Caitlin's background is in health promotion and health behavior change. Having previously worked in higher education and community health, she is experienced in all areas of program planning and evaluation. Additionally, she loves creating and designing graphics to make data more accessible and fun.
Outside of work, she enjoys reading, spending time outside, hanging out with her dog, and fanatically cheering for the Philadelphia Phillies.
Ambulatory Wellbeing Champion
A family physician, Dr. Theresa Birardi began to dive into the data on caregiver burnout as she approached mid-career and was determined to make a difference in promoting joy and fulfillment in the practice of medicine. She is passionate about preventive care and works with doctors, advanced practice nurses and physician assistants to educate them on wellbeing initiatives that address potential issues, as well as existing concerns. Her role as a caregiver advocate is a dynamic complement to her work as a family physician and strengthens her personal commitment to a healthy diet, fitness and thriving family life.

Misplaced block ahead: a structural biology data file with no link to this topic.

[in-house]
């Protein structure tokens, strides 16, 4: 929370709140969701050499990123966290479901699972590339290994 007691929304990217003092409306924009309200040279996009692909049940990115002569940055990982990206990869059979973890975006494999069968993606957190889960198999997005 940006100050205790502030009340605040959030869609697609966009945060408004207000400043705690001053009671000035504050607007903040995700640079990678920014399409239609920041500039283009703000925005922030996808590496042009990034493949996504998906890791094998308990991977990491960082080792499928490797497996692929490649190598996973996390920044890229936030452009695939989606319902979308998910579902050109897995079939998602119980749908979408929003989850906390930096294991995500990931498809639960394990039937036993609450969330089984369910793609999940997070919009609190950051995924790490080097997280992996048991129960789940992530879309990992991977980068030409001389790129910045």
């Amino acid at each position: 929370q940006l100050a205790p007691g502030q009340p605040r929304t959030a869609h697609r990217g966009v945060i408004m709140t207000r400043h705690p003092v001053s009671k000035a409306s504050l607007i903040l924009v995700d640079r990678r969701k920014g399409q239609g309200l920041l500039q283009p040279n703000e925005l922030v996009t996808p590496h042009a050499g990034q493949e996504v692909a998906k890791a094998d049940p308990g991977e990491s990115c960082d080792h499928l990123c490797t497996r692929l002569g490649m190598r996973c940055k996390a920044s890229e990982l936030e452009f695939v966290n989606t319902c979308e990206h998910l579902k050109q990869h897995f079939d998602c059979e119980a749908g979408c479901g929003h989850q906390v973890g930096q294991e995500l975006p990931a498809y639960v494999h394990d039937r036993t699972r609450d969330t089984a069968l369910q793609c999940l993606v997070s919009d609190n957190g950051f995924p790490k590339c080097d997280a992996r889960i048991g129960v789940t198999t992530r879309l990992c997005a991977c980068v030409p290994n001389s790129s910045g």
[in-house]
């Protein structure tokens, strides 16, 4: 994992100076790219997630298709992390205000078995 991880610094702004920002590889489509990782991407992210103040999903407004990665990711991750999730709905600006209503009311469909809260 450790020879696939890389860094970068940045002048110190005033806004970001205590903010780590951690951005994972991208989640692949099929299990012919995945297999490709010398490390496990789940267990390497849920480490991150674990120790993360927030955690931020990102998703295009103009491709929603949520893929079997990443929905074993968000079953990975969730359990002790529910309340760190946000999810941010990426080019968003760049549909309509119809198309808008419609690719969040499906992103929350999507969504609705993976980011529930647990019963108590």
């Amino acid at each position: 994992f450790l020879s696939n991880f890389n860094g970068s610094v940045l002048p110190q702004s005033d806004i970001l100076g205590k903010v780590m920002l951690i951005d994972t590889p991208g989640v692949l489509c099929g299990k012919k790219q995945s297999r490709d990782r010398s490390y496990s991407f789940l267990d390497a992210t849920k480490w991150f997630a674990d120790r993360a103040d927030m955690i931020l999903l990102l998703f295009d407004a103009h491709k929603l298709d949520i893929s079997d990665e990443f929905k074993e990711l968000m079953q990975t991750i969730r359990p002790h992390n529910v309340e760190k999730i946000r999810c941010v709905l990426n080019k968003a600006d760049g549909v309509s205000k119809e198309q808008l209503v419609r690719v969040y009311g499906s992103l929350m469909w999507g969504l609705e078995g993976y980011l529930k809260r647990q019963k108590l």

Perioperative Services Wellbeing Champion
Dr. Julie MacRae is a plastic surgeon who helps surgeons and other perioperative staff to work productively and find fulfilment and enjoyment in their work. She has a deep interest in social and work life issues, including gender equity, implicit bias, culture and environment in the operating room, and the wellbeing of surgical providers/staff in a potentially stressful environment. She says the best part about being a surgeon is helping people feel better and expanding that goal through wellness work has enhanced her joy. She uses mindfulness techniques to reduce stress and anxiety in her own life, as well as the lives of her patients.